Passive solar heating can even out day and night temperature variations
Passive Solar Heating & Cooling
Design for Seasons are specialists in Passive Solar Heating & Cooling designs, building energy efficient sustainable homes.
On average 39% of energy consumed in Australian homes is for space heating and cooling. Passive heating and cooling home design can reduce this burden.
Passive solar heating is basically allowing the winter sun into the building and trapping that thermal energy within the fabric of the building.
Careful consideration should be given to the following:
- Northerly orientation of daytime living areas.
- Appropriate areas of glass on the northern facades.
- Shading of glass.
- Thermal mass for storing heat.
- Insulation and draught sealing.
- Floor plan zoning based on heating needs.
- High performance glazing where required.
Passive solar heating works by trapping solar radiation by the greenhouse action of correctly oriented windows exposed to full sun.
Trapped heat is absorbed and stored by materials with high thermal mass, such as bricks, concrete, rammed earth, and stone inside the house. It is re-released at night when it is needed to offset heat losses to lower outdoor temperatures. It effectively evens out day and night temperature variations.
Thermal mass should be located predominantly in the northern half of the house where it will absorb most passive solar heat. You could consider the use of low thermal mass materials such as timber frame construction and high levels of insulation in south facing rooms.
Daytime living areas should face north. Ideal orientation is true north and can be extended to between 15° west and 20° east of north.
Bedrooms require less heating and can be located on the southern side of the house, but this can vary depending on preferences for northern or early morning eastern sun.
Bathrooms, laundries and garages again require less heating and can be located to the west or south west to act as a buffer to hot afternoon sun and cold rain bearing winds, or to the east and south east.
Compact floor plans minimize external wall and roof area, thereby minimizing heat loss.
A balance should be achieved between minimizing heat loss and adequate day lighting and ventilation.
To assist with the distribution of heat you could consider heat shifters. This is a simple fan and ducting system, costing little to run and install, which moves air from warm areas to cooler areas.
Heat shifters can also redistribute warm air that collects at the ceiling back down to floor level.
Passive cooling your home will save on energy bills, reduce your impact on the environment, and make your home more comfortable. This is achieved through good passive cooling design.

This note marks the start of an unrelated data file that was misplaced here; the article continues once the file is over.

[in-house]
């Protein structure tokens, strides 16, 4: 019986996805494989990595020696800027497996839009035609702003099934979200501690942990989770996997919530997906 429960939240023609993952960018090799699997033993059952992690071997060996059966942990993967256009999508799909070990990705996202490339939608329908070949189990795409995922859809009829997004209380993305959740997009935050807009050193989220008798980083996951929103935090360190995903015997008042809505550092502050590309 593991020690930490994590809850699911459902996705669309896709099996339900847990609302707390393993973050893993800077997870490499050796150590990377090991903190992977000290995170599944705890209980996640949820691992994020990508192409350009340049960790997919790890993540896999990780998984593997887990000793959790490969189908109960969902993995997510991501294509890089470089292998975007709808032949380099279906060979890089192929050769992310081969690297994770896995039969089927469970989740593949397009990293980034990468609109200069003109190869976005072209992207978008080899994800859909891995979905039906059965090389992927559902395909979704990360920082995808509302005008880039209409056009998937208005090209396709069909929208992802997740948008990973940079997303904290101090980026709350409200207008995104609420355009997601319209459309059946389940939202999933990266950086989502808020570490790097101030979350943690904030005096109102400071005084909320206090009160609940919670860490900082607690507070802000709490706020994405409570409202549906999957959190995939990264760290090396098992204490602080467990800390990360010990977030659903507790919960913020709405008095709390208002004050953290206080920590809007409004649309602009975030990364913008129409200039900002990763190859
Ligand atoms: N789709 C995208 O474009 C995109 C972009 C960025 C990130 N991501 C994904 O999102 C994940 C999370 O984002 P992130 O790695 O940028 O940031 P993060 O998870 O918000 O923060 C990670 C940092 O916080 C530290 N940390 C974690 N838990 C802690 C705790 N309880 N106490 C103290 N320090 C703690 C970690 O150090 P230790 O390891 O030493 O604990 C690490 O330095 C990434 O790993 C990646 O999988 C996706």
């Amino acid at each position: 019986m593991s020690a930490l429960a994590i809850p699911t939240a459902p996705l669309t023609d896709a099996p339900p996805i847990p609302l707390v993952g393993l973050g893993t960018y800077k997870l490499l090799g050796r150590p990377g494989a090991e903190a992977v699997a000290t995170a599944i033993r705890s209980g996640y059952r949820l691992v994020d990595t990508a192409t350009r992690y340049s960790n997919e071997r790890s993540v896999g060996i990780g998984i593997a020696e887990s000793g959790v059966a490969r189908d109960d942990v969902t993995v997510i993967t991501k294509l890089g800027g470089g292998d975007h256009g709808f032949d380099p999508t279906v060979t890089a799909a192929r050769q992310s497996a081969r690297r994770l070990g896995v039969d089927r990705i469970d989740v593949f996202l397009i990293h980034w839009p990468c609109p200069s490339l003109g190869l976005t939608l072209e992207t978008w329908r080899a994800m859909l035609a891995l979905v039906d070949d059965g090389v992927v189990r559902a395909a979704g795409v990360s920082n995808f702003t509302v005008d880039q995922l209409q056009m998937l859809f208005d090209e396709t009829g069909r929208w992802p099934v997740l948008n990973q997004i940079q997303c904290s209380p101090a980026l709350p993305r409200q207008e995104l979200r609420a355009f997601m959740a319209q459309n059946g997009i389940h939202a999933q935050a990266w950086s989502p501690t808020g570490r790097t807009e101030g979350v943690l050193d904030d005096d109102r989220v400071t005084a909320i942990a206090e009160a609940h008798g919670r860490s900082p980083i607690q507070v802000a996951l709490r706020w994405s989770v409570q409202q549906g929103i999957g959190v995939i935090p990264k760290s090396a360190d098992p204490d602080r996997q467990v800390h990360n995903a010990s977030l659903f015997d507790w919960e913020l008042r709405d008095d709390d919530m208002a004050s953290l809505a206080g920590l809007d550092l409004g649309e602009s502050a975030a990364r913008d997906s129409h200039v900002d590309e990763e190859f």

Pergola with Angled Louvres
The main elements of design for passive cooling are:
- Reducing heat gain through correct orientation, glass area and insulation.
- Effective shading.
- Maximising air movement.
- Capturing cooling breezes.
- Nighttime cooling
- High thermal mass construction
- Use of light coloured roofs and walls to reflect solar radiation
Cooling breezes are often in the form of nighttime cool air currents in late evening and early morning. These breezes should be directed into the house at night to cool the interior and high thermal mass construction. High thermal mass can be concrete floors and masonry or rammed earth walls.
The thermal mass is cooled down and will remain cool throughout the following day.
A whole house fan located centrally in the building is an effective means of assisting the movement of cool air into the interior. Ceiling fans are another simple low cost way of creating air movement.
An appropriate depth of eaves overhang is the most effective way to shade windows and walls.
Trees and high bushes offer an effective form of sun protection on west and east walls.
Pergolas can provide shade to windows and outdoor living areas. Vines, closely spaced slats or angled louvres are examples of coverings for pergolas. The angled louvres are most effective facing north where the high angle summer sun is stopped but the low angle winter sun penetrates through into the living areas.
The roof receives the most amount of direct sunshine. As a result heat becomes trapped in the roof space and will pass through the ceiling and into the rooms below. A light coloured roof to reflect unwanted heat, and appropriate levels of insulation will dramatically reduce heat penetration into the rooms.
If mechanical cooling is required then evaporative coolers should be considered as a first choice.